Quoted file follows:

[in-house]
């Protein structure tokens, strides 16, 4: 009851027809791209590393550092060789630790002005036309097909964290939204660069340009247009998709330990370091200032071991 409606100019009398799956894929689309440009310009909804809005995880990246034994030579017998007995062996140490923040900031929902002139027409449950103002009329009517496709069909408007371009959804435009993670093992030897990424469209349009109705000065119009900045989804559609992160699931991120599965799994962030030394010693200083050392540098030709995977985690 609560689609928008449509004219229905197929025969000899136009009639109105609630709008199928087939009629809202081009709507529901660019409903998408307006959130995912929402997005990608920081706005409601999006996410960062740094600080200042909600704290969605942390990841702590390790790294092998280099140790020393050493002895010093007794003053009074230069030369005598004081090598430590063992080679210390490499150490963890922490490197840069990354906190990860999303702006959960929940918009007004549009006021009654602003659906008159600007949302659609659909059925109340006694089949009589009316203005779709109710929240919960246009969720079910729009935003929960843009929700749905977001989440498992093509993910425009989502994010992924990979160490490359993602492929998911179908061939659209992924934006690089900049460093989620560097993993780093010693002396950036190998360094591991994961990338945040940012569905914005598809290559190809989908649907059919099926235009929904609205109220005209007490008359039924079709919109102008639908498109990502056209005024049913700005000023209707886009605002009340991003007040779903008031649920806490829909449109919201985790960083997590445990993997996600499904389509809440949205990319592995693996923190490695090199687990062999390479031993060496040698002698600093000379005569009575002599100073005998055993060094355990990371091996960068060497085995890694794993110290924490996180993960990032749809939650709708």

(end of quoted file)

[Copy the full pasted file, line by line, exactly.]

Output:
[in-house]
């Protein structure tokens, strides 16, 4: 009851027809791209590393550092060789630790002005036309097909964290939204660069340009247009998709330990370091200032071991 409606100019009398799956894929689309440009310009909804809005995880990246034994030579017998007995062996140490923040900031929902002139027409449950103002009329009517496709069909408007371009959804435009993670093992030897990424469209349009109705000065119009900045989804559609992160699931991120599965799994962030030394010693200083050392540098030709995977985690 609560689609928008449509004219229905197929025969000899136009009639109105609630709008199928087939009629809202081009709507529901660019409903998408307006959130995912929402997005990608920081706005409601999006996410960062740094600080200042909600704290969605942390990841702590390790790294092998280099140790020393050493002895010093007794003053009074230069030369005598004081090598430590063992080679210390490499150490963890922490490197840069990354906190990860999303702006959960929940918009007004549009006021009654602003659906008159600007949302659609659909059925109340006694089949009589009316203005779709109710929240919960246009969720079910729009935003929960843009929700749905977001989440498992093509993910425009989502994010992924990979160490490359993602492929998911179908061939659209992924934006690089900049460093989620560097993993780093010693002396950036190998360094591991994961990338945040940012569905914005598809290559190809989908649907059919099926235009929904609205109220005209007490008359039924079709919109102008639908498109990502056209005024049913700005000023209707886009605002009340991003007040779903008031649920806490829909449109919201985790960083997590445990993997996600499904389509809440949205990319592995693996923190490695090199687990062999390479031993060496040698002698600093000379005569009575002599100073005998055993060094355990990371091996960068060497085995890694794993110290924490996180993960990032749809939650709708």